Our buyers are in the market every day finding the best value for our customers. Here are some of the excellent buys we've made in the last two weeks. Click on the gem names to view the latest samples.
Emerald from Colombia: Looking for a fine emerald at an outstanding price? We just acquired some wonderful pieces in sizes up to 3 carats, in ovals, octagons and pairs. These are the best value emeralds we've found all year.
Blue Sapphire from Nigeria: We've been looking hard for some large blue sapphires. We've just made a super buy on some Nigerian sapphire, in blue and deep blue. These are well sized for rings, weighing about 1.9 to 2.3 carats, and quite clean (most pieces are VVS-VS). The pricing on these is extremely attractive at about $150 per carat.
Spessartite Garnet from Namibia: Spessartite is incredibly popular these days, and we had sold out most of our stock. Here are some new pieces, in mandarin and red. The mandarin gems weigh up to 2 carats and are various shapes. The reds are a bit unusual - very clean pieces in octagonal bars.
Sea Green Apatite from Madagascar: Neon green-blue is a very hot color in gemstones these days. With Paraiba tourmaline becoming impossibly expensive, this apatite from Madagascar is a highly regarded and affordable alternative. We've found some specimens with that real electric Paraiba-like color, in a variety of shapes. Many of the pieces are eye-clean.
Red Spinel Pairs from Burma: Beautiful red spinel is terrific value. We've just bought some matching round pairs, ideal for earrings, in a perfect red hue.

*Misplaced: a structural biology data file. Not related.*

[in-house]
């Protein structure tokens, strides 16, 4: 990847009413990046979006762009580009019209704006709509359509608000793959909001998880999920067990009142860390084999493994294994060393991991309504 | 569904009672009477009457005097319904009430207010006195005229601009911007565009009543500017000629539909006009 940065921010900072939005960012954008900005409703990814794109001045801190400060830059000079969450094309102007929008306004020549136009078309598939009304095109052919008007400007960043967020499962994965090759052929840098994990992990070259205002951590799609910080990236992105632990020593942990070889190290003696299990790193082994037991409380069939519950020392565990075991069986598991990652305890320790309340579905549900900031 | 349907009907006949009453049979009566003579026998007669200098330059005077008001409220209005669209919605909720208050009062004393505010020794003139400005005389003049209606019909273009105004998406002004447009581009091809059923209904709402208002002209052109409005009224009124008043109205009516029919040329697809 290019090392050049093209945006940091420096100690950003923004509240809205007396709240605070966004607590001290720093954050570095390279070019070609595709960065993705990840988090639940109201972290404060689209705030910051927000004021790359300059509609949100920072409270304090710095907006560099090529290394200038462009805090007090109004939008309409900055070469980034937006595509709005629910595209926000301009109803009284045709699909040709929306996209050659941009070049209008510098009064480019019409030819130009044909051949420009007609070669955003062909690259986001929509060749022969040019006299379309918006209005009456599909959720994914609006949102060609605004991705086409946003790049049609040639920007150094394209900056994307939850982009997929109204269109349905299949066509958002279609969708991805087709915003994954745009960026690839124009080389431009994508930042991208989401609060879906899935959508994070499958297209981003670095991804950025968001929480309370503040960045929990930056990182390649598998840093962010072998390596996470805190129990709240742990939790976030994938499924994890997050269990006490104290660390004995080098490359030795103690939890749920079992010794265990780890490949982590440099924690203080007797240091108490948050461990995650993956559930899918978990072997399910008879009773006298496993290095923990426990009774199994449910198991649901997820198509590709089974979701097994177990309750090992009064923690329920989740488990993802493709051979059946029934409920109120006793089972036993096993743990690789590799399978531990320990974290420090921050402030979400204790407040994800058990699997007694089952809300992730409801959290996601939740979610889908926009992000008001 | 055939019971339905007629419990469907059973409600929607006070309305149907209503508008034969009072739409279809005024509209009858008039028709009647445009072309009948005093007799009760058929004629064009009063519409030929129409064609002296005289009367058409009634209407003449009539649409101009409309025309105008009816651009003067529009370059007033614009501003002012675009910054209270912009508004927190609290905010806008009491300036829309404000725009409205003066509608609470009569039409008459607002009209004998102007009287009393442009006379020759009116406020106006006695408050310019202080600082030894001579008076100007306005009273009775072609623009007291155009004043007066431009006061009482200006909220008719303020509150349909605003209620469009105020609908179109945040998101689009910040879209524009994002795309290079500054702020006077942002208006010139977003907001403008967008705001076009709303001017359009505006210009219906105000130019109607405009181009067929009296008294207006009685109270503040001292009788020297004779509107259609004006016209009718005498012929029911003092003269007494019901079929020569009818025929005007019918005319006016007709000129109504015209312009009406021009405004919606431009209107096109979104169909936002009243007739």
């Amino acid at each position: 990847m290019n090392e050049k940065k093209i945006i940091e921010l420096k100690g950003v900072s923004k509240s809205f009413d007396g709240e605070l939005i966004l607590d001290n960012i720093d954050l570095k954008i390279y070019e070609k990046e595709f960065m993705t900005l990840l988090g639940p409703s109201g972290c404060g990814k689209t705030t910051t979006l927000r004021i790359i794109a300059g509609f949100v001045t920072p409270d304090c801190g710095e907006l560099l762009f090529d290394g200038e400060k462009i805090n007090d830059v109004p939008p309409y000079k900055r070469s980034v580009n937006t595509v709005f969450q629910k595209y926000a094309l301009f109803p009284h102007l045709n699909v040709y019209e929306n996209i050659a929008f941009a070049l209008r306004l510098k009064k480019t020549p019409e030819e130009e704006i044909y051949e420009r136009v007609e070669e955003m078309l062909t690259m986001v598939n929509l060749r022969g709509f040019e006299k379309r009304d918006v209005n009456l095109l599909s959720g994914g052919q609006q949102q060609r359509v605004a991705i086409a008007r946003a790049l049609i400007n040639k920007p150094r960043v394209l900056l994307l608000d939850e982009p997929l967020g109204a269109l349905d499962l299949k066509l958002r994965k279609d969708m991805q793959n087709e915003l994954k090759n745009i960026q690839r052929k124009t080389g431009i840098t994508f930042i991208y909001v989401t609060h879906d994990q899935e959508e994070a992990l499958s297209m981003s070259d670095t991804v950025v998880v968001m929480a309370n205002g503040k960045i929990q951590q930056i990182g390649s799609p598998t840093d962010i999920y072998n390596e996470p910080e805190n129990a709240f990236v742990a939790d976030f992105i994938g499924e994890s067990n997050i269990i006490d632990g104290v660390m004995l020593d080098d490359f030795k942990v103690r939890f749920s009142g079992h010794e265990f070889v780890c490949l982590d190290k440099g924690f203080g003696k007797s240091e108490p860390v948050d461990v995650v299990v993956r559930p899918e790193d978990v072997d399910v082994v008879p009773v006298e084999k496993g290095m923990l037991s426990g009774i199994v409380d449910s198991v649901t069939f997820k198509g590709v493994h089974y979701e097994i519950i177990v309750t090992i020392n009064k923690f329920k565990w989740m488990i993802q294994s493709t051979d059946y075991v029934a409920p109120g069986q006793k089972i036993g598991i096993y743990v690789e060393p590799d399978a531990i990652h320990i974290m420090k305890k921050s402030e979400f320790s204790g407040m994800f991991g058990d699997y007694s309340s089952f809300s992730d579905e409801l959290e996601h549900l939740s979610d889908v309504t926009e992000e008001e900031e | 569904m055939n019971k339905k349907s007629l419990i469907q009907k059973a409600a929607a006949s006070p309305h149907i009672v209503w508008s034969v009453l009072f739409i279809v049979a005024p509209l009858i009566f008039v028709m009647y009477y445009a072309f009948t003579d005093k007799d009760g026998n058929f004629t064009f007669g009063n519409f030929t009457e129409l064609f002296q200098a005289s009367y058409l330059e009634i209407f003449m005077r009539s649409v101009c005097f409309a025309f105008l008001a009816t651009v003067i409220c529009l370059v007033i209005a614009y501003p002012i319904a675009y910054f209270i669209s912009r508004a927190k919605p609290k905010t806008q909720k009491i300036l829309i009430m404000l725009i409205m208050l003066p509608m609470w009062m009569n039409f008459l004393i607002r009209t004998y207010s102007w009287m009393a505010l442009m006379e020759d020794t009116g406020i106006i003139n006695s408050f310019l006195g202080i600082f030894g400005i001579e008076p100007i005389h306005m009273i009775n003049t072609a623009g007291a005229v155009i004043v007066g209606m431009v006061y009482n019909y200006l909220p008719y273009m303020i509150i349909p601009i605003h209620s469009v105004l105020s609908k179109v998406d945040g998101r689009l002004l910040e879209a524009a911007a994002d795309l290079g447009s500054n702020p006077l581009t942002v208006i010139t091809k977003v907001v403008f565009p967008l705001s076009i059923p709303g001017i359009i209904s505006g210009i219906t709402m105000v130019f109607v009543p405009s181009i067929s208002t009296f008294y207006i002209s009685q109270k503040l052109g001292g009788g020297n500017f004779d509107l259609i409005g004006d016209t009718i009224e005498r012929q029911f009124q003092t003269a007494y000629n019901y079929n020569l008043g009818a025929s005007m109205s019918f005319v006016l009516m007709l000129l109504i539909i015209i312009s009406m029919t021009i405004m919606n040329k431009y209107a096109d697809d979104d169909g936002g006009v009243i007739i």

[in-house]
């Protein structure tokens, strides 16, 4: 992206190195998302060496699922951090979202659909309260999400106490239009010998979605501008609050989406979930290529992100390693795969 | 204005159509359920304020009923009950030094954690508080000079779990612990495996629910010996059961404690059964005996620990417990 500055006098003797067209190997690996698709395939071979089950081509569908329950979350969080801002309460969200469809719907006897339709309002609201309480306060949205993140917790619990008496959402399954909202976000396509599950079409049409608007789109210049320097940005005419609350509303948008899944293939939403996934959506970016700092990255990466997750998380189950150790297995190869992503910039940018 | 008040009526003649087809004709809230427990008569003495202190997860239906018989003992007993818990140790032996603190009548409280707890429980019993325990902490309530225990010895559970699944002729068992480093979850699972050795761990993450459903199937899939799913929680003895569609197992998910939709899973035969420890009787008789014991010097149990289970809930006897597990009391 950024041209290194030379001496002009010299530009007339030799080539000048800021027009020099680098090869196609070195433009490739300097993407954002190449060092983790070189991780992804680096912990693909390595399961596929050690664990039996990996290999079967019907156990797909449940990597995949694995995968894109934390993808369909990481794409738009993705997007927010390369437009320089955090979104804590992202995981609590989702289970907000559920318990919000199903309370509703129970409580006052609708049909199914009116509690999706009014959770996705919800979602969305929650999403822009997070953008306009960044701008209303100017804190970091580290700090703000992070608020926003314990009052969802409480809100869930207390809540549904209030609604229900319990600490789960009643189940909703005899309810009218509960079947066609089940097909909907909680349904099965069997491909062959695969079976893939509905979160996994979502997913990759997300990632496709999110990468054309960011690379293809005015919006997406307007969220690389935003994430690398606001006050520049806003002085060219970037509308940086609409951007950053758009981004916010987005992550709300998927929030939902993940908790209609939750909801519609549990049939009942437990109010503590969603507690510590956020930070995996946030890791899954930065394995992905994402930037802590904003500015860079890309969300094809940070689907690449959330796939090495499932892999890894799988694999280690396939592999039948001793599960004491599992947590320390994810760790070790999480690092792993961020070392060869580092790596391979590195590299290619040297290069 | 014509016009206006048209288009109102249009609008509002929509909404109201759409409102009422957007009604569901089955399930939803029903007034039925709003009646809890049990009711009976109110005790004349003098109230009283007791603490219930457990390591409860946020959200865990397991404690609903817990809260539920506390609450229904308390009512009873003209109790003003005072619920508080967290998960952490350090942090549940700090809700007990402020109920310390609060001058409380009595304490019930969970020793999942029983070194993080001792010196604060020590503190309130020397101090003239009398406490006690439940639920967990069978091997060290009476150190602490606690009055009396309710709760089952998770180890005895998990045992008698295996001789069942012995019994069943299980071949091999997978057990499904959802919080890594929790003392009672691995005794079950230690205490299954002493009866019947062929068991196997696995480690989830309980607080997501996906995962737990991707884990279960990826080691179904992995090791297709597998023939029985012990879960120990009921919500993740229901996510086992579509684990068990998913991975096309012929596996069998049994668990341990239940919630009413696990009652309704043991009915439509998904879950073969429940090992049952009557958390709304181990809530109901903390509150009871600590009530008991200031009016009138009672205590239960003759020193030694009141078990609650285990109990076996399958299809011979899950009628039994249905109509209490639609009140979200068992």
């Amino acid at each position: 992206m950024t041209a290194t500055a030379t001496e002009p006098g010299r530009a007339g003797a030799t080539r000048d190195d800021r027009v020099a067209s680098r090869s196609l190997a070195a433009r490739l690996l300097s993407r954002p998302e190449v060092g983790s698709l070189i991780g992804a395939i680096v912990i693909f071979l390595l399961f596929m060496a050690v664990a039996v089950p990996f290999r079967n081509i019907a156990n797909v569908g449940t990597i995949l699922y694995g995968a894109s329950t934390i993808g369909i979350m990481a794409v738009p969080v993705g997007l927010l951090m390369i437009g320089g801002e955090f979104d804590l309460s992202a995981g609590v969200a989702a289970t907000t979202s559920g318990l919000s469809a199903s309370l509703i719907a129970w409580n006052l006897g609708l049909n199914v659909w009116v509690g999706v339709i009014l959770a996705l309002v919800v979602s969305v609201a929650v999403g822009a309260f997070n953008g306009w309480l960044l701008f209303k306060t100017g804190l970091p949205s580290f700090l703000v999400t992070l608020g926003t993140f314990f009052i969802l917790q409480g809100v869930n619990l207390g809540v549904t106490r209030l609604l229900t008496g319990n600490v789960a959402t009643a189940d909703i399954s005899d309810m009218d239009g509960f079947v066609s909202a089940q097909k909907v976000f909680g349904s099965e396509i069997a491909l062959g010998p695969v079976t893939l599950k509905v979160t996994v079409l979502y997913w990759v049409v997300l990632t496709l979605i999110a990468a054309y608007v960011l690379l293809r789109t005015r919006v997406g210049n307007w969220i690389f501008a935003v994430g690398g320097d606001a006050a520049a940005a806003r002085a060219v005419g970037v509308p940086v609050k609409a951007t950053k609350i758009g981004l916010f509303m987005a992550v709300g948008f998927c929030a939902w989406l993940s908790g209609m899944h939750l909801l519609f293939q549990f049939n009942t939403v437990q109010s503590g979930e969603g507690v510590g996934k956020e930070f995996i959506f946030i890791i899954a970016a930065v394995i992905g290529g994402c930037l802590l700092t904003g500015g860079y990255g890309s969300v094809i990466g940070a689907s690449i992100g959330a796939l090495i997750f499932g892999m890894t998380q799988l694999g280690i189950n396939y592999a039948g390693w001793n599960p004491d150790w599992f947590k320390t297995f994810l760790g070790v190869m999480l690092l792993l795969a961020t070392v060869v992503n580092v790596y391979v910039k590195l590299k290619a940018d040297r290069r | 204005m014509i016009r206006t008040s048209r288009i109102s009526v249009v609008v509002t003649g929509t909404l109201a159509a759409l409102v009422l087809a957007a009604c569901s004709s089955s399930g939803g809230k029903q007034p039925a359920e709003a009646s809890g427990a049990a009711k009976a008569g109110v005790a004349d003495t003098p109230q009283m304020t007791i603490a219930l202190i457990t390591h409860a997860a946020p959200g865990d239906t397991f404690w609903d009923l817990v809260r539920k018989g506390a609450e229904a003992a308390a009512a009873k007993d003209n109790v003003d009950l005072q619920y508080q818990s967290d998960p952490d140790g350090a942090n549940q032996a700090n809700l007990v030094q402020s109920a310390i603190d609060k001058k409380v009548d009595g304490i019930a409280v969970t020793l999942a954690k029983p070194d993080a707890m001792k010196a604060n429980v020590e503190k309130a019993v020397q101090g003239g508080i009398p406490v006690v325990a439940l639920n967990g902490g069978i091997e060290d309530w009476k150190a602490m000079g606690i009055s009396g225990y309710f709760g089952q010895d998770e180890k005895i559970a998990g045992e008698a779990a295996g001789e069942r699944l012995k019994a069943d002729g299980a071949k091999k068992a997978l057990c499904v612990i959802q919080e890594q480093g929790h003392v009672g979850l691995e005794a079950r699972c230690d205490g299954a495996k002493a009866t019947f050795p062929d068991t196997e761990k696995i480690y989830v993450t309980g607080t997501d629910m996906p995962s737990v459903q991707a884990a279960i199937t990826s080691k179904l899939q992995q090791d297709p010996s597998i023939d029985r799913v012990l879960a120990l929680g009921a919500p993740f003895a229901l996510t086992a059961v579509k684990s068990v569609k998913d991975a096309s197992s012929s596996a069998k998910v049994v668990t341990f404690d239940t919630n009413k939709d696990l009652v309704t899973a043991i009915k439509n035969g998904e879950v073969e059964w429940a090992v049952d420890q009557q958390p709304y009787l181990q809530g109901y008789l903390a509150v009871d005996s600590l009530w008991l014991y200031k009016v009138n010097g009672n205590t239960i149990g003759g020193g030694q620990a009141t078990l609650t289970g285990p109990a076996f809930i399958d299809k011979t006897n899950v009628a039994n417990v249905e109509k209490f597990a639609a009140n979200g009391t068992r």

Prehnite from South Africa: Last month we acquired some new prehnite cabochons. Now we've added some oval checkerboard faceted pieces with a fascinating luster. These are marvelous and unique pieces at a very affordable price.
Star Moonstone from India: There is nothing quite like the magical shimmer of light over the surface of moonstone. We've added some lovely new pieces from India in the 14-18 carat range.
Amethyst from Uruguay: Amethyst is always in good supply here and the prices are attractive. We've been adding to our stock in the last few weeks with some very fine rich violet pieces, some interesting carvings, and a huge variety of shapes and cuts. We now have over 400 pieces in our amethyst stock, all at very affordable prices.
Black Diamond from India: In response to customer interest, we've started stocking some colored diamonds. We've just added some stunning natural black diamonds from India, diamond cut, weighing 1 carat to almost 2 carats.
The traditional birthstone for December is turquoise. Turquoise, known for thousands of years, has long been appreciated as a holy stone, a good-luck-charm or a talisman found in every type of jewelry. It is believed to promote good fortune, happiness and a long life. Recently, tanzanite was added to the list of birthstones for December by the American Gem Trade Association, the first time a change had been made to the birthstone list since 1912.
Fluorite is quite a soft stone (scoring 4 on the Mohs scale), so is best used for pendants, brooches or earrings. It is quite a difficult stone to cut, so it needs an expert lapidary to do it justice. But the colors are splendid, and it is a relatively inexpensive gem that is available in good sized pieces. We even have a few pieces weighing over 50 carats that are suitable for collectors. For more information see our fluorite information page.
Every month we answer questions of general interest from our customers. Please feel free to send your questions or suggestions to our support team at email@example.com!
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Happy Gem Hunting!
Your friends at GemSelect
- First Published: December-01-2006
- Last Updated: June-23-2017